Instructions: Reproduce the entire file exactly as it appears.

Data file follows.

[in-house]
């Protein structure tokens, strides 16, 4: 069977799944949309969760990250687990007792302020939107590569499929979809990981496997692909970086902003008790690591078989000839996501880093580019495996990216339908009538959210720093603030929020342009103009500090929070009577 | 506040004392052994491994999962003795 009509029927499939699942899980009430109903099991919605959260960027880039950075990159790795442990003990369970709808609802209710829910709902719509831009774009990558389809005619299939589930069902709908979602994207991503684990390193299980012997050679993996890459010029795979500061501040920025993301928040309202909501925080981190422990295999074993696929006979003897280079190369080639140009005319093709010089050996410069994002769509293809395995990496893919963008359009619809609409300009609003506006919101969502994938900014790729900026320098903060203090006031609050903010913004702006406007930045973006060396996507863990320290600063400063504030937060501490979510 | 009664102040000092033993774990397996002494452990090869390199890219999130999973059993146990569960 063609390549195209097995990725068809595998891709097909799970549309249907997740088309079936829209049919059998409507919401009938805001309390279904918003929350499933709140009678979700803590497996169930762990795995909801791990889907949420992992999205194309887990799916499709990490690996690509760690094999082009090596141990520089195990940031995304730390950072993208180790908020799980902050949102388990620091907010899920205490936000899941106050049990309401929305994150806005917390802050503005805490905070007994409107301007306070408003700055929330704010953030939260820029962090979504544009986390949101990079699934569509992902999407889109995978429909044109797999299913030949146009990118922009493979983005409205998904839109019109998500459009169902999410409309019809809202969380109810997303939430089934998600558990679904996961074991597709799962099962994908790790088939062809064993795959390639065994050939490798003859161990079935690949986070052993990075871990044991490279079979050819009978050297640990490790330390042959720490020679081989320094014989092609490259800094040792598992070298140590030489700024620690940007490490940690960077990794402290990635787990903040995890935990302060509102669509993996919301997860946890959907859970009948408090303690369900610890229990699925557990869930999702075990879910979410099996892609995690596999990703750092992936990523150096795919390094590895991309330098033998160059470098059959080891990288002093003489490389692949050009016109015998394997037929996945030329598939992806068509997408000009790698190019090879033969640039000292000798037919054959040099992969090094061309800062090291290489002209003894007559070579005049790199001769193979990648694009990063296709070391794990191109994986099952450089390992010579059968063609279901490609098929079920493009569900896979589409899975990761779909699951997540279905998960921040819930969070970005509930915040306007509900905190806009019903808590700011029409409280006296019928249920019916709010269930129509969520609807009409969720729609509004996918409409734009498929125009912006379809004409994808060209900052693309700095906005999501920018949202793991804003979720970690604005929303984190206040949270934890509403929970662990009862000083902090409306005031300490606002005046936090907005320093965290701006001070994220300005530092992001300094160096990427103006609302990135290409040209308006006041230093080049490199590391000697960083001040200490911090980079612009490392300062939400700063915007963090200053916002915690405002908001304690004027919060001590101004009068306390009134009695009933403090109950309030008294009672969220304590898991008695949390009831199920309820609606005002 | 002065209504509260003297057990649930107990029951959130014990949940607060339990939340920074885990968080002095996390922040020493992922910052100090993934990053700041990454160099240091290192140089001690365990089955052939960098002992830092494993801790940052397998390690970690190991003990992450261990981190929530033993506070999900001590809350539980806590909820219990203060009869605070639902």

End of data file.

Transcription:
[in-house]
């Protein structure tokens, strides 16, 4: 069977799944949309969760990250687990007792302020939107590569499929979809990981496997692909970086902003008790690591078989000839996501880093580019495996990216339908009538959210720093603030929020342009103009500090929070009577 | 506040004392052994491994999962003795 009509029927499939699942899980009430109903099991919605959260960027880039950075990159790795442990003990369970709808609802209710829910709902719509831009774009990558389809005619299939589930069902709908979602994207991503684990390193299980012997050679993996890459010029795979500061501040920025993301928040309202909501925080981190422990295999074993696929006979003897280079190369080639140009005319093709010089050996410069994002769509293809395995990496893919963008359009619809609409300009609003506006919101969502994938900014790729900026320098903060203090006031609050903010913004702006406007930045973006060396996507863990320290600063400063504030937060501490979510 | 009664102040000092033993774990397996002494452990090869390199890219999130999973059993146990569960 063609390549195209097995990725068809595998891709097909799970549309249907997740088309079936829209049919059998409507919401009938805001309390279904918003929350499933709140009678979700803590497996169930762990795995909801791990889907949420992992999205194309887990799916499709990490690996690509760690094999082009090596141990520089195990940031995304730390950072993208180790908020799980902050949102388990620091907010899920205490936000899941106050049990309401929305994150806005917390802050503005805490905070007994409107301007306070408003700055929330704010953030939260820029962090979504544009986390949101990079699934569509992902999407889109995978429909044109797999299913030949146009990118922009493979983005409205998904839109019109998500459009169902999410409309019809809202969380109810997303939430089934998600558990679904996961074991597709799962099962994908790790088939062809064993795959390639065994050939490798003859161990079935690949986070052993990075871990044991490279079979050819009978050297640990490790330390042959720490020679081989320094014989092609490259800094040792598992070298140590030489700024620690940007490490940690960077990794402290990635787990903040995890935990302060509102669509993996919301997860946890959907859970009948408090303690369900610890229990699925557990869930999702075990879910979410099996892609995690596999990703750092992936990523150096795919390094590895991309330098033998160059470098059959080891990288002093003489490389692949050009016109015998394997037929996945030329598939992806068509997408000009790698190019090879033969640039000292000798037919054959040099992969090094061309800062090291290489002209003894007559070579005049790199001769193979990648694009990063296709070391794990191109994986099952450089390992010579059968063609279901490609098929079920493009569900896979589409899975990761779909699951997540279905998960921040819930969070970005509930915040306007509900905190806009019903808590700011029409409280006296019928249920019916709010269930129509969520609807009409969720729609509004996918409409734009498929125009912006379809004409994808060209900052693309700095906005999501920018949202793991804003979720970690604005929303984190206040949270934890509403929970662990009862000083902090409306005031300490606002005046936090907005320093965290701006001070994220300005530092992001300094160096990427103006609302990135290409040209308006006041230093080049490199590391000697960083001040200490911090980079612009490392300062939400700063915007963090200053916002915690405002908001304690004027919060001590101004009068306390009134009695009933403090109950309030008294009672969220304590898991008695949390009831199920309820609606005002 | 002065209504509260003297057990649930107990029951959130014990949940607060339990939340920074885990968080002095996390922040020493992922910052100090993934990053700041990454160099240091290192140089001690365990089955052939960098002992830092494993801790940052397998390690970690190991003990992450261990981190929530033993506070999900001590809350539980806590909820219990203060009869605070639902």